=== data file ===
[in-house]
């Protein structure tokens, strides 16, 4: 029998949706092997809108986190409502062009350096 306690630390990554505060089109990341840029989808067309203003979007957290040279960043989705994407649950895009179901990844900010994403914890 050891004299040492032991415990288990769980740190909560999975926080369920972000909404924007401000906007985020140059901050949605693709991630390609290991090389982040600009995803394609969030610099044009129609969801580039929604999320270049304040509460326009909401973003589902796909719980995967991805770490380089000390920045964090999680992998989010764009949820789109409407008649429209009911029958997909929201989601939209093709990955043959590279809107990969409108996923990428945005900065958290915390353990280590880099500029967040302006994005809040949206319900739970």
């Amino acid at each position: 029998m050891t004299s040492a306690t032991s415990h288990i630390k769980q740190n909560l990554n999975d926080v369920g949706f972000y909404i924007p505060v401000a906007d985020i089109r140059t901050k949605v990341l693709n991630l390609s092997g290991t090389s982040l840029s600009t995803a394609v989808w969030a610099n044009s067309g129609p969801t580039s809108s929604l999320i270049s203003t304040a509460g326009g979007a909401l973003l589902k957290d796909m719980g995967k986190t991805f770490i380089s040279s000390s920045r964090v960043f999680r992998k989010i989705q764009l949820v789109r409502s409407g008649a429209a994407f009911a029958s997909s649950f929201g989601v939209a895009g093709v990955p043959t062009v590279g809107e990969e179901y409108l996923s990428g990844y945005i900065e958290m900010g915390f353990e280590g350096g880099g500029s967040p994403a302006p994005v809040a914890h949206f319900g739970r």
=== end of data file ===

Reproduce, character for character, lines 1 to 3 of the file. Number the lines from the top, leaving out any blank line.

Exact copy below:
[in-house]
């Protein structure tokens, strides 16, 4: 029998949706092997809108986190409502062009350096 306690630390990554505060089109990341840029989808067309203003979007957290040279960043989705994407649950895009179901990844900010994403914890 050891004299040492032991415990288990769980740190909560999975926080369920972000909404924007401000906007985020140059901050949605693709991630390609290991090389982040600009995803394609969030610099044009129609969801580039929604999320270049304040509460326009909401973003589902796909719980995967991805770490380089000390920045964090999680992998989010764009949820789109409407008649429209009911029958997909929201989601939209093709990955043959590279809107990969409108996923990428945005900065958290915390353990280590880099500029967040302006994005809040949206319900739970």
């Amino acid at each position: 029998m050891t004299s040492a306690t032991s415990h288990i630390k769980q740190n909560l990554n999975d926080v369920g949706f972000y909404i924007p505060v401000a906007d985020i089109r140059t901050k949605v990341l693709n991630l390609s092997g290991t090389s982040l840029s600009t995803a394609v989808w969030a610099n044009s067309g129609p969801t580039s809108s929604l999320i270049s203003t304040a509460g326009g979007a909401l973003l589902k957290d796909m719980g995967k986190t991805f770490i380089s040279s000390s920045r964090v960043f999680r992998k989010i989705q764009l949820v789109r409502s409407g008649a429209a994407f009911a029958s997909s649950f929201g989601v939209a895009g093709v990955p043959t062009v590279g809107e990969e179901y409108l996923s990428g990844y945005i900065e958290m900010g915390f353990e280590g350096g880099g500029s967040p994403a302006p994005v809040a914890h949206f319900g739970r």